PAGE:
In one of the exercises for our course on Audiology Interpretation and Hearing Technologies, students are asked to take a good look at a/the location where they conduct therapy, then write up a description of the environment, including the construction material used for the walls, floor, and ceiling; the types of furniture in the room (including descriptions such as "hard-surfaced" or "fabric-covered"); and the environment surrounding the room (e.g. "next to the playground" or "off a busy hallway"). Students post the description, along with their analysis of the location's acoustic "friendliness" and their recommendations for improvement. Classmates then take a second look and, as a group, come up with additional suggestions.

This year's "batch" ranged from work spaces inspiring jealousy to cafeterias, hallways, and "next to the gym."1

Barbara Moore (class of 2013) posted before and after pictures with her description. Her therapy room, which is a shared space, is a small-project kitchen room off of a busy main hallway. The laminate/metal surfaces (counters, cabinets, refrigerator, microwave) and hard vinyl tile flooring definitely posed some reverberation concerns. Barbara continued (3/18/12):

When empty, the room measures less than 50 dB on my Sound level meter2   There are 4 metal-vented ceiling squares. One fixture on the ceiling near the kitchen area looks like an exhaust fan vent When the door is closed, the room is quiet and even the hallway traffic is not noticeable. Due to the fact that the refrigerator is somewhat recessed into the wall with a set of cabinets above and one lower cabinet beside it, there seems to be a slight reduction in sound emanating from it. Any heating and air conditioning noise in the room appears to be minimal. The fluorescent lights do not make any obvious noise. The addition of the kitchen area functions to break the solid wall into sections which may further reduce reverberation A Phonic Ear soundfield tabletop is utilized with my student, which increases the signal-to-noise ratio. [With this] the student appears to be slightly more attentive. He seems to benefit from having sound come at him from more than one angle. There is some concern about reverberation with the addition of this speaker unit.
Suggestions for acoustic adjustments included:
  1. carpeting3
    1. 6 X 9 area rug (which could be stored in the closet since the room must be shared) vs. permanent carpeting on the floor
  2. tablecloths
  3. tennis balls on the chair bottoms. "If you ask around, tennis clubs/teams are often more than willing to donate spent tennis balls. They might not bounce as well, but they certainly work well to dampen chair noise! " (Heather Porter, 3/19/12)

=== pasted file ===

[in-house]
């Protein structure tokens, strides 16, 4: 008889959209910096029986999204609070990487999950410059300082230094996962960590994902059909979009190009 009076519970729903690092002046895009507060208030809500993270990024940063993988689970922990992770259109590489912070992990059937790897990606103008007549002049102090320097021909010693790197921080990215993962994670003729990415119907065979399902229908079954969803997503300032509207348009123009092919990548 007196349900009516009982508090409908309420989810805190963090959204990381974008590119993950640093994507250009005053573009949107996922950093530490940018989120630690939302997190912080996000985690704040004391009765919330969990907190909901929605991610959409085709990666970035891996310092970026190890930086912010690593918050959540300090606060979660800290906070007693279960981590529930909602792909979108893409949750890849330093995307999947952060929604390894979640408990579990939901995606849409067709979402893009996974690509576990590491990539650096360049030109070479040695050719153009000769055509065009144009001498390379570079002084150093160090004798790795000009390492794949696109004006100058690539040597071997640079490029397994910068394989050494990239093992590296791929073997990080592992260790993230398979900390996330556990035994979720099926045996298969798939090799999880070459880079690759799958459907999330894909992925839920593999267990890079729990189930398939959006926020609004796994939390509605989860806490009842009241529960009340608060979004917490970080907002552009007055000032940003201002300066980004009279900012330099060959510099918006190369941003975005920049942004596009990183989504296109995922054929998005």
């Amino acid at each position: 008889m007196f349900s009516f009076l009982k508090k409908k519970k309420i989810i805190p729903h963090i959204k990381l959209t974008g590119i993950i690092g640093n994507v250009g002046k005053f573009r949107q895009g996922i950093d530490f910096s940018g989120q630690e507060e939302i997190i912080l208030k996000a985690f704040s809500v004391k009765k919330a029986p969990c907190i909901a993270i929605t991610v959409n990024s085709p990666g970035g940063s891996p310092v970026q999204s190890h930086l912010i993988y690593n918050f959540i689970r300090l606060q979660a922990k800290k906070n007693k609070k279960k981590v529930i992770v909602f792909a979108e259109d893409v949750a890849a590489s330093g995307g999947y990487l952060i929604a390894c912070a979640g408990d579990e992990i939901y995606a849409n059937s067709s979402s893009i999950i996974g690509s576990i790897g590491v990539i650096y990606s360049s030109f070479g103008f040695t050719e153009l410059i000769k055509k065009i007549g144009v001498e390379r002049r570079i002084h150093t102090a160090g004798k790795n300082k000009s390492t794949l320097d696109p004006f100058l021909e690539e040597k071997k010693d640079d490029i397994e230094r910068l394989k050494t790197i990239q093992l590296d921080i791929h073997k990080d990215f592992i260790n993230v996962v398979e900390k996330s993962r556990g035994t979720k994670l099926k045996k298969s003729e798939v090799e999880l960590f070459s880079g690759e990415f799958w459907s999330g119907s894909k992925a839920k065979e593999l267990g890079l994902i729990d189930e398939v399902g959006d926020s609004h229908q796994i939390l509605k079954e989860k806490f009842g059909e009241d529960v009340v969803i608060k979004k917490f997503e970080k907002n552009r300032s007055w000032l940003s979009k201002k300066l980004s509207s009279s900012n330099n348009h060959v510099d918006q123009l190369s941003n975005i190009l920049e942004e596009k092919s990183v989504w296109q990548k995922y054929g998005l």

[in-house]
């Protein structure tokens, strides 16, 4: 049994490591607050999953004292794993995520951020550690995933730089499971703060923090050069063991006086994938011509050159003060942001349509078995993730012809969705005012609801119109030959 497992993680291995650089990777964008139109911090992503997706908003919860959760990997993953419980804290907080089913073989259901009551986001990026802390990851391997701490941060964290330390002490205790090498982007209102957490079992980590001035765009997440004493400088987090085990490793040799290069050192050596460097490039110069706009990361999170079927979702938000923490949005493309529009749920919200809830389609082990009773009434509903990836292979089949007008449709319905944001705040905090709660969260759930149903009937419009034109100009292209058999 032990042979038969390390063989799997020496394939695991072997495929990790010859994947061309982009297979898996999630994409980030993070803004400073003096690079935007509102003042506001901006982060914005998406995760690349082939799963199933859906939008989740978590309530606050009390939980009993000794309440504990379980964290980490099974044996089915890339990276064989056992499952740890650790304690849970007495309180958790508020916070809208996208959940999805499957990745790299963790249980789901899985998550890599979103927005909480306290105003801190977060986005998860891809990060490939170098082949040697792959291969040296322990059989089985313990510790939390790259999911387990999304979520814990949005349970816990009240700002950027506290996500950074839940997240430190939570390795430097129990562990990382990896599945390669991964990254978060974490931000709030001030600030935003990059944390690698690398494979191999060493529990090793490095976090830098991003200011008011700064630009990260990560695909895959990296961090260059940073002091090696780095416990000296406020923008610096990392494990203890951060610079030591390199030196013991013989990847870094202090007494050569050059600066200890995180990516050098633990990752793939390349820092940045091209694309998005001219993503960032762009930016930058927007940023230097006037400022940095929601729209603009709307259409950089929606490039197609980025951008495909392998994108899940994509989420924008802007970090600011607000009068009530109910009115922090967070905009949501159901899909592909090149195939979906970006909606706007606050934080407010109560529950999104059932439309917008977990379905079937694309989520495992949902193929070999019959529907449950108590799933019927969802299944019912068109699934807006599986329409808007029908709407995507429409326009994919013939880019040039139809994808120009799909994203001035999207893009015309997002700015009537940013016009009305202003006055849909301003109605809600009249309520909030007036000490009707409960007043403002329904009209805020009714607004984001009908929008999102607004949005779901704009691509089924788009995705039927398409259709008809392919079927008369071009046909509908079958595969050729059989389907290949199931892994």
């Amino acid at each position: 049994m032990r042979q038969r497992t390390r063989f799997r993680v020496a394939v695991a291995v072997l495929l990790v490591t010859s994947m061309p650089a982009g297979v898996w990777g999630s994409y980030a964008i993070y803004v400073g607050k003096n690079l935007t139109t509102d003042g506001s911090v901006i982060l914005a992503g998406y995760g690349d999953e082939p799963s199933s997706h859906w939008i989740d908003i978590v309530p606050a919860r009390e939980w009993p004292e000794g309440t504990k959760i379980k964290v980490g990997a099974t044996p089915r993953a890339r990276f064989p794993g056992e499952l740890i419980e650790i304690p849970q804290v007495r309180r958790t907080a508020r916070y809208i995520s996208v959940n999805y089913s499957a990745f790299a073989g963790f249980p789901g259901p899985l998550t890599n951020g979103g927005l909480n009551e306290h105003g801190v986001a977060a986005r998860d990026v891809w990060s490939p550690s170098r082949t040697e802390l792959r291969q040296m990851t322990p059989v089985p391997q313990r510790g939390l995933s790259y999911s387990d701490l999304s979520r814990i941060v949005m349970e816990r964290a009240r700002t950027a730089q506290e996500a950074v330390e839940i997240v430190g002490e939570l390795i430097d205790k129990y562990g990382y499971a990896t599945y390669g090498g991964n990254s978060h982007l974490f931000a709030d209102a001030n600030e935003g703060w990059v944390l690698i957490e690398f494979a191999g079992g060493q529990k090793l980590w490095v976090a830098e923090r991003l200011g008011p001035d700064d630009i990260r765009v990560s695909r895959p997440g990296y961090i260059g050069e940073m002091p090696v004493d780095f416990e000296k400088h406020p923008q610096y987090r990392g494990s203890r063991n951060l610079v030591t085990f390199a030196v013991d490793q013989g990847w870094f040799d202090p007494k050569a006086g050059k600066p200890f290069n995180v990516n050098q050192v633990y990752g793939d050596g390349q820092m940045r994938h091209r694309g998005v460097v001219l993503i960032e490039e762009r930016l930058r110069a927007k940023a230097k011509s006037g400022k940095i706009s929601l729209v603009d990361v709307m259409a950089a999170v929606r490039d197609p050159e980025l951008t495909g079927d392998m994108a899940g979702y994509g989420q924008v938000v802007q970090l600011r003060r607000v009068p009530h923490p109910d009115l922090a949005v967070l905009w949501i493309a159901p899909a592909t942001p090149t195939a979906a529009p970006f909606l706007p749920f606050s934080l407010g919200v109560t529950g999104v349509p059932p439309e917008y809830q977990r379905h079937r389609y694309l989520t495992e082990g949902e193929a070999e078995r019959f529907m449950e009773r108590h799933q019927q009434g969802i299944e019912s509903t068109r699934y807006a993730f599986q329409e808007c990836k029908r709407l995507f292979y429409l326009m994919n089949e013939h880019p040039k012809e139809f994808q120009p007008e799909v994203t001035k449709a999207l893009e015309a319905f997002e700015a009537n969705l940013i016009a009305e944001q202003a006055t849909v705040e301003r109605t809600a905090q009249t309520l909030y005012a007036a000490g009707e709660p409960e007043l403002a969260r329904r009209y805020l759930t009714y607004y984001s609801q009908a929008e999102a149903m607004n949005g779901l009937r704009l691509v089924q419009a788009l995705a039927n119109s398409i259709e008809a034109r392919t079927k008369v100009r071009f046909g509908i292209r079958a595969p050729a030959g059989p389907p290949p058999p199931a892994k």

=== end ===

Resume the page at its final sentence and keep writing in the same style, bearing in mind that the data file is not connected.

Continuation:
4. fabric wall hangings/portable fabric panels
  5. draperies (See http://www.acousticalsurfaces.com/acoustical_drapery/acoustical_curtains.htm )4
  6. soundproofing the refrigerator by lining the alcove that it sits in. (See http://soundproofing.org/infopages/soundproofing_appliances.htm)
  7. acoustic ceiling tiles
  8. stickie cork boards
  9. "Closing down the air vents might slightly reduce the sound of blowing air or white noise. If you added an additional light source such as a lamp, you could go with the heavier draperies." (Barbara Moore, 3/18/12)
  10. sign posted outside door: "Quiet Please - Session In Progress" or "Shhh. Students listening (or learning)"
Barbara took action: "Today I tried some of the suggestions ... the addition of my alphabet carpet squares, the tablecloth, and fabric draped over two different metal frames. See the attached photo. Honestly it was hard to hear if it made a difference. After therapy time, I did go "a-begging" to the principal for any available carpeted room. With my student's vision issues plus his mobility issues, sometimes the closest, well-lit room is my best option. I will keep you all posted." (3/20/12) 
Barbara's room
And a next day follow-up: "My primary concern is still about reverberation so the bottom line is that I am seeking assistance to find a better space for therapy. The principal initially said there was nothing but I am discussing it with our SLP as well." (3/21/12)

Kent Pond brought up some economic realities we are all now facing when requesting expensive fixes: 

I don't have any problems convincing my supervisor about the need for making rooms more acoustically friendly, but it is when we need to convince the directors in the school boards that we encounter problems. Right now, we are in a spending freeze as we await the new provincial budget, which is to be released within the next few weeks. The amount of money we will have for future spending does not look good either, as we are expecting cuts in spending for the upcoming year. I am thinking that it would depend upon the item that I am asking them to purchase. If I wanted them to purchase sound absorption balls for the chair legs, I might get these; but if I told them they should purchase a sound field FM, then I am sure they would not do it. (3/30/12)
Fortunately, there are some reasonably-priced fixes. As Barbara concluded: "To save our district money, I am that teacher who stalks the local tennis clubs for worn out tennis balls. My dear husband is the one who cuts them one by one with his bandsaw. He has done literally thousands of balls since I started at this job and fortunately he still has all ten fingers! The teachers of my students are so grateful for something that reduces the classroom noise level. I even have teachers without HI kids approach me for spare tennis balls." (4/1/12) 
Notes: